The foregoing is the introductory blog post for those who are retirement planning. For Part #2 of this blog series, I invite you to please check us out next week at

P.S. If an adult child, this article is also for you. I assure you that I’m not against you in any way, shape or form! You see, I think that you’re probably going to inherit funds in the near future and receive a bequest from a parent on his or her demise. And then, you’ll be the front line player, at the controls. And I assume that you’ll then want to be a successful heir and hold onto what you get. I also presume that you’re desirous of providing for your loved ones. As a result, you’re looking to get your estate in order, making a will and arranging your affairs before death.

P.P.S. If an investment executive, financial planner or other professional, you know that your clients generally want to save for retirement, and further, build wealth, which in part, will contribute to a better life for them and their descendants. Of course, everyone wants to protect accumulated wealth and property. But typically, older clients want to preserve their capital because their time horizon is relatively short or they’re uncomfortable with risk. Such investors tend to invest in Canada savings bonds, GICs, CDs, U.S. Treasury issues and savings accounts. For you, whether or not, future heirs can hold onto their new found money, is not a central question. However, you want to do right for your clients. But even if you wanted to raise the issue, you might find it difficult to broach the subject. I hope that after reading this series of articles, you may have a few ideas on how to get your ideas across, this without ruffling anyone’s feathers.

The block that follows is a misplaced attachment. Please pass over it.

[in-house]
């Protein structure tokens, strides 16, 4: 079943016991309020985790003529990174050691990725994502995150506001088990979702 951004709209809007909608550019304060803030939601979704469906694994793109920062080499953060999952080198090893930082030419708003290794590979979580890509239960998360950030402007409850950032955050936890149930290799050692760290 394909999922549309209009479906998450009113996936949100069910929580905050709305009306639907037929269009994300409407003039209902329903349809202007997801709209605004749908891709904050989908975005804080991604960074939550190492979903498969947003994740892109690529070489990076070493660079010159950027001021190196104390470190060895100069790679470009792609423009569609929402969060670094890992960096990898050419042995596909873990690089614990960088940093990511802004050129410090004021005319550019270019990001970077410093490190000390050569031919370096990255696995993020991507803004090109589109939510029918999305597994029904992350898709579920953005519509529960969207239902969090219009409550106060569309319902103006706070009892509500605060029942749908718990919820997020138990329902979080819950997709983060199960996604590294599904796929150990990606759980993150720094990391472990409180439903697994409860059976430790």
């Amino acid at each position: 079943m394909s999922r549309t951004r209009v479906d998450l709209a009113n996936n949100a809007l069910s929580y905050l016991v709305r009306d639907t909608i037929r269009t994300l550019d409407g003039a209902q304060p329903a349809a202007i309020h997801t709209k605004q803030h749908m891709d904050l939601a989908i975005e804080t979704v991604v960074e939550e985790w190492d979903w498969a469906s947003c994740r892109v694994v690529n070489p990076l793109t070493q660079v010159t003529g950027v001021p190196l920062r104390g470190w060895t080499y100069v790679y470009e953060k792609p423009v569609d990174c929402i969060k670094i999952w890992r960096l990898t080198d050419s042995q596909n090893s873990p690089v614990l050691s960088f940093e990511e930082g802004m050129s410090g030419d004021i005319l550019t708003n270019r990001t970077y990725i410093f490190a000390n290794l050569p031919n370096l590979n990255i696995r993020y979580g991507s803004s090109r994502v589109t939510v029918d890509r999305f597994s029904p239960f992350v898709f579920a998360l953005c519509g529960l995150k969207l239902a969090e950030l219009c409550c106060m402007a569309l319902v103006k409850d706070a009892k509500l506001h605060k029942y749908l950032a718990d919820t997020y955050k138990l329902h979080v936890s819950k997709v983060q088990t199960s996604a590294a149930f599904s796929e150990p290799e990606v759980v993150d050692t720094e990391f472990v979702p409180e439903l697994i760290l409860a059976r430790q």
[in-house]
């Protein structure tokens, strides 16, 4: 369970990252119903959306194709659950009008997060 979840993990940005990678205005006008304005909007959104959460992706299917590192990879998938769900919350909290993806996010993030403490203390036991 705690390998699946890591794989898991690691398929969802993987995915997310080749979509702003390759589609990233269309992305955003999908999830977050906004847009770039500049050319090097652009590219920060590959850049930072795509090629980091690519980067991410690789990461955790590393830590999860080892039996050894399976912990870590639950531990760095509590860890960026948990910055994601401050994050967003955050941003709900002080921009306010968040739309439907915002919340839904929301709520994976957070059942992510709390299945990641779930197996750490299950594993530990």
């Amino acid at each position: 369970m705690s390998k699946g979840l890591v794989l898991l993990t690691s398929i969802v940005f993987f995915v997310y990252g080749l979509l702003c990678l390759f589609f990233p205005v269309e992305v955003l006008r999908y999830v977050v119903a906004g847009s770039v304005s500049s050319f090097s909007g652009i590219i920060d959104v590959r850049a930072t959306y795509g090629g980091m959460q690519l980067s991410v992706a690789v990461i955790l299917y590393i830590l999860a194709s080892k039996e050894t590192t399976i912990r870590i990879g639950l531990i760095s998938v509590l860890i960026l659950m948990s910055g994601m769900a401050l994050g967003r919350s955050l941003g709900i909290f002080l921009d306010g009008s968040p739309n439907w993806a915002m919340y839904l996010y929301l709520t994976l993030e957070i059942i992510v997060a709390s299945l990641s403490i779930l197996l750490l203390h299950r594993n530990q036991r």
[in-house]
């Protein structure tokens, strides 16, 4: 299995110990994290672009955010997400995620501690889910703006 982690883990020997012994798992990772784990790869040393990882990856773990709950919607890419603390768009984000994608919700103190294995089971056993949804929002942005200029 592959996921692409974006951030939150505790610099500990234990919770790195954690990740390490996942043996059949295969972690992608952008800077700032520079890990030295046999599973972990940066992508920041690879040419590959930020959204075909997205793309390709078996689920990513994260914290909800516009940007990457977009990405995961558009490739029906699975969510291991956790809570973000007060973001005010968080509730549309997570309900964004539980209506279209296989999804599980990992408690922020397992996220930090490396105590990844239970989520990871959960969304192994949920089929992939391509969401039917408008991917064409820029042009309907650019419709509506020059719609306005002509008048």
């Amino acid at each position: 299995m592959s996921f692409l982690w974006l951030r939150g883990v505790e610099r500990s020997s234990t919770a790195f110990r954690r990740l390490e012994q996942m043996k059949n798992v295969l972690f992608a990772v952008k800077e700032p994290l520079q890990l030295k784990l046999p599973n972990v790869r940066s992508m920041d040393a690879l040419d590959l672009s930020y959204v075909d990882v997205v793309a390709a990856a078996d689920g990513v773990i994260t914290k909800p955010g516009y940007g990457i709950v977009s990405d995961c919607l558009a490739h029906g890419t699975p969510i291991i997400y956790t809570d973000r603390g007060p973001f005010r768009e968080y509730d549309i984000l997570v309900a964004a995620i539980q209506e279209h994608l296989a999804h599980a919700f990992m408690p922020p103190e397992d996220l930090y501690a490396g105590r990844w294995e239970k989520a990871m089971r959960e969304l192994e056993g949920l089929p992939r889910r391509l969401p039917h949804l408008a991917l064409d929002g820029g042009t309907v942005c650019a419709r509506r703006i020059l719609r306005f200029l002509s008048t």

D. PREVIEW OF NEXT IN THE ELDER LAW BLOG SERIES. I believe that with this blog series, I may have started you along the way to being more aware of elder law. I will continue on with the subject of retirement planning and more particularly, principal protection and/or capital preservation after you’ve passed on. In the second installment, I shall set out my thesis and start proving it with real life examples. Interested? Want to get more information about the current topic, retirement planning, or other areas of elder law written by an “avocat,” one of the family law lawyers, family lawyers Montreal, practicing in the elder law field? See you next time. It won’t take too much time. Remember my byline – it’s “Gold’s Legal Minute*GLM*!” And don’t forget to join my professional community by entering your e-mail at the prompt. *   

E. NOTICE – CAUTION –DISCLAIMER. The material provided herein is of a general nature, strictly for informational purposes. The interpretation and analysis is not to be misapplied to a personal situation with a particular set of facts. Under no circumstances, are the herein suggestions and tips, intended to bring a reader to the point of acting or not acting, but instead, the hope is that they are to be a cause for pause and reflection. It is specifically declared that this content is not to be a replacement of, or a substitution for, legal or any other appropriate advice. To the contrary, for more information on these presents, related subjects or any other questions, it is the express recommendation of the author that everyone seek out and consult a qualified professional or competent adviser. 

* ©/TM 2019, 2015-2018, Allan Gold, Practitioners’ Press Inc. – ALL RIGHTS RESERVED

** ©/TM 2006, 2008, 2018 Allan Gold, Practitioners’ Press Inc. – ALL RIGHTS RESERVED